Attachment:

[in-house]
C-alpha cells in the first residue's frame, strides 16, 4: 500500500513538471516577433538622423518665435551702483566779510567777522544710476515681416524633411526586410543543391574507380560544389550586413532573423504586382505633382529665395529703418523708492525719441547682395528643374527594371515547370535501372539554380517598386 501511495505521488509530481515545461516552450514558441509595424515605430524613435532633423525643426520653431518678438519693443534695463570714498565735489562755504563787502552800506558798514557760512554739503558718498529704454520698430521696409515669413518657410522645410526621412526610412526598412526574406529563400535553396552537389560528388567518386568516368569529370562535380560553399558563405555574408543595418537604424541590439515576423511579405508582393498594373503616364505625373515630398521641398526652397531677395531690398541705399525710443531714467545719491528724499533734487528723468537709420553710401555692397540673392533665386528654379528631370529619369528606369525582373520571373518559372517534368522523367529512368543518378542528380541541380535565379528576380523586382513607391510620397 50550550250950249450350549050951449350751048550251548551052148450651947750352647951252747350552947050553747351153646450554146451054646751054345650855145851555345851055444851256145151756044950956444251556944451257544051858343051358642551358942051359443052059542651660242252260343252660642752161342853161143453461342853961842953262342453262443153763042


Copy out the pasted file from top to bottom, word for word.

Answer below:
[in-house]
C-alpha cells in the first residue's frame, strides 16, 4: 500500500513538471516577433538622423518665435551702483566779510567777522544710476515681416524633411526586410543543391574507380560544389550586413532573423504586382505633382529665395529703418523708492525719441547682395528643374527594371515547370535501372539554380517598386 501511495505521488509530481515545461516552450514558441509595424515605430524613435532633423525643426520653431518678438519693443534695463570714498565735489562755504563787502552800506558798514557760512554739503558718498529704454520698430521696409515669413518657410522645410526621412526610412526598412526574406529563400535553396552537389560528388567518386568516368569529370562535380560553399558563405555574408543595418537604424541590439515576423511579405508582393498594373503616364505625373515630398521641398526652397531677395531690398541705399525710443531714467545719491528724499533734487528723468537709420553710401555692397540673392533665386528654379528631370529619369528606369525582373520571373518559372517534368522523367529512368543518378542528380541541380535565379528576380523586382513607391510620397 50550550250950249450350549050951449350751048550251548551052148450651947750352647951252747350552947050553747351153646450554146451054646751054345650855145851555345851055444851256145151756044950956444251556944451257544051858343051358642551358942051359443052059542651660242252260343252660642752161342853161143453461342853961842953262342453262443153763042